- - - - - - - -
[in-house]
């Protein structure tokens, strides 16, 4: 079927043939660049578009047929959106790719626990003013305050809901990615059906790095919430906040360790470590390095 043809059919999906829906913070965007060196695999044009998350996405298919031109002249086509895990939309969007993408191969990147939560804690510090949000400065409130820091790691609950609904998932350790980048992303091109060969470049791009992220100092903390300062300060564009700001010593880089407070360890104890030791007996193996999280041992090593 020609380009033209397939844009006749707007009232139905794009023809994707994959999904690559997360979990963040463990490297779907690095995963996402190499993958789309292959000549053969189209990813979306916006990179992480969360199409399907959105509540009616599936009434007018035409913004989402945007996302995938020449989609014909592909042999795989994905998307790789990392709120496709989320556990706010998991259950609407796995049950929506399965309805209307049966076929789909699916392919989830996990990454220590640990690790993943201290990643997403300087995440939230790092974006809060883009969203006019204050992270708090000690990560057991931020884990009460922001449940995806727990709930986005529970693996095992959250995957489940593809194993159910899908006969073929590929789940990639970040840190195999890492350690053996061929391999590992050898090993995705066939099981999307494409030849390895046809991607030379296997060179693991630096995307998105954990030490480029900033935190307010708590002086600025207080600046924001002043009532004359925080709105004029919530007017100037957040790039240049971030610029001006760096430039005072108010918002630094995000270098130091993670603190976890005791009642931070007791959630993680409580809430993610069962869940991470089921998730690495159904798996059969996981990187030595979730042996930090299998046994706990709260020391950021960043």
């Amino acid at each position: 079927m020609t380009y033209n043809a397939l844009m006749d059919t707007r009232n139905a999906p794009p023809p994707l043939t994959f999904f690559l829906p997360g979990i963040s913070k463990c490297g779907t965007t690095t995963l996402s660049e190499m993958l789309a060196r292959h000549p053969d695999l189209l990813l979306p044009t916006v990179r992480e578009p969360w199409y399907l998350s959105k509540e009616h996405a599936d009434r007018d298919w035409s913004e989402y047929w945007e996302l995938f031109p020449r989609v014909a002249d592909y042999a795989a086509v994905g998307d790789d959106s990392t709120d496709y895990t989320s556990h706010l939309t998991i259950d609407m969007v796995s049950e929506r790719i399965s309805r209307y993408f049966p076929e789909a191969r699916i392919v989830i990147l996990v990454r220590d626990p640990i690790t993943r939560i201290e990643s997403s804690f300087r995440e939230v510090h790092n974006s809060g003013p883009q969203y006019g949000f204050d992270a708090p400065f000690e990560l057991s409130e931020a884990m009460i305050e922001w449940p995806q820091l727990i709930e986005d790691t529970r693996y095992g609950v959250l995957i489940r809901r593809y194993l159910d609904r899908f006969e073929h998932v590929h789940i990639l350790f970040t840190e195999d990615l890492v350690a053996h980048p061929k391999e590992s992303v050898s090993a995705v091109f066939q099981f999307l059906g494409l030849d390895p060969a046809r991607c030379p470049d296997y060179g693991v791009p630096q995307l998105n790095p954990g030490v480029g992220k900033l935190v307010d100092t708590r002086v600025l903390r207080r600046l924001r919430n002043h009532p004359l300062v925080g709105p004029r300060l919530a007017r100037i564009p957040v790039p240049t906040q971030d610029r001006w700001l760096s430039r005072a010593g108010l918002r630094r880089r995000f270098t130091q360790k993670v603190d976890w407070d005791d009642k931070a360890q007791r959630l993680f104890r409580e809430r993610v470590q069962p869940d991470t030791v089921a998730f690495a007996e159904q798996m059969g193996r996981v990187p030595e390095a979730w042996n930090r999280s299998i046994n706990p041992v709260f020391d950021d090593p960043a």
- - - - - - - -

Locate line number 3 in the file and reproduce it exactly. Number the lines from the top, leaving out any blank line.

């Amino acid at each position: 079927m020609t380009y033209n043809a397939l844009m006749d059919t707007r009232n139905a999906p794009p023809p994707l043939t994959f999904f690559l829906p997360g979990i963040s913070k463990c490297g779907t965007t690095t995963l996402s660049e190499m993958l789309a060196r292959h000549p053969d695999l189209l990813l979306p044009t916006v990179r992480e578009p969360w199409y399907l998350s959105k509540e009616h996405a599936d009434r007018d298919w035409s913004e989402y047929w945007e996302l995938f031109p020449r989609v014909a002249d592909y042999a795989a086509v994905g998307d790789d959106s990392t709120d496709y895990t989320s556990h706010l939309t998991i259950d609407m969007v796995s049950e929506r790719i399965s309805r209307y993408f049966p076929e789909a191969r699916i392919v989830i990147l996990v990454r220590d626990p640990i690790t993943r939560i201290e990643s997403s804690f300087r995440e939230v510090h790092n974006s809060g003013p883009q969203y006019g949000f204050d992270a708090p400065f000690e990560l057991s409130e931020a884990m009460i305050e922001w449940p995806q820091l727990i709930e986005d790691t529970r693996y095992g609950v959250l995957i489940r809901r593809y194993l159910d609904r899908f006969e073929h998932v590929h789940i990639l350790f970040t840190e195999d990615l890492v350690a053996h980048p061929k391999e590992s992303v050898s090993a995705v091109f066939q099981f999307l059906g494409l030849d390895p060969a046809r991607c030379p470049d296997y060179g693991v791009p630096q995307l998105n790095p954990g030490v480029g992220k900033l935190v307010d100092t708590r002086v600025l903390r207080r600046l924001r919430n002043h009532p004359l300062v925080g709105p004029r300060l919530a007017r100037i564009p957040v790039p240049t906040q971030d610029r001006w700001l760096s430039r005072a010593g108010l918002r630094r880089r995000f270098t130091q360790k993670v603190d976890w407070d005791d009642k931070a360890q007791r959630l993680f104890r409580e809430r993610v470590q069962p869940d991470t030791v089921a998730f690495a007996e159904q798996m059969g193996r996981v990187p030595e390095a979730w042996n930090r999280s299998i046994n706990p041992v709260f020391d950021d090593p960043a």